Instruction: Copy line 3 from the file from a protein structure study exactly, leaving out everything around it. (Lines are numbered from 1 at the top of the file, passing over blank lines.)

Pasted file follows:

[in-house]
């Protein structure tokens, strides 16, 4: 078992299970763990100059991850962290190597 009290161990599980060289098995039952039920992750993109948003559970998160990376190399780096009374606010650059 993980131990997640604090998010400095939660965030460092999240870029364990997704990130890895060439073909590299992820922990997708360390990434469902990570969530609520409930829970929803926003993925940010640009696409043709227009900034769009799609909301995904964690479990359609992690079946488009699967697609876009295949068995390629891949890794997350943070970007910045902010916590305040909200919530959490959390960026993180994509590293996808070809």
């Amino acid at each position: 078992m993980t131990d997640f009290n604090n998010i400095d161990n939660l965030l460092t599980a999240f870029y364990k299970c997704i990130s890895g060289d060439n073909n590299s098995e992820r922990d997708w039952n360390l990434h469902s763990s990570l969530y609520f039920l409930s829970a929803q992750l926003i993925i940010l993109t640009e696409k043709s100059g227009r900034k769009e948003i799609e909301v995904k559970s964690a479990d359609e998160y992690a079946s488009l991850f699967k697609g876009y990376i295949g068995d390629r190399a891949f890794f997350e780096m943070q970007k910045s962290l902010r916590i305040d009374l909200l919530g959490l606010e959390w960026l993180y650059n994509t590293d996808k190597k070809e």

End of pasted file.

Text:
């Amino acid at each position: 078992m993980t131990d997640f009290n604090n998010i400095d161990n939660l965030l460092t599980a999240f870029y364990k299970c997704i990130s890895g060289d060439n073909n590299s098995e992820r922990d997708w039952n360390l990434h469902s763990s990570l969530y609520f039920l409930s829970a929803q992750l926003i993925i940010l993109t640009e696409k043709s100059g227009r900034k769009e948003i799609e909301v995904k559970s964690a479990d359609e998160y992690a079946s488009l991850f699967k697609g876009y990376i295949g068995d390629r190399a891949f890794f997350e780096m943070q970007k910045s962290l902010r916590i305040d009374l909200l919530g959490l606010e959390w960026l993180y650059n994509t590293d996808k190597k070809e």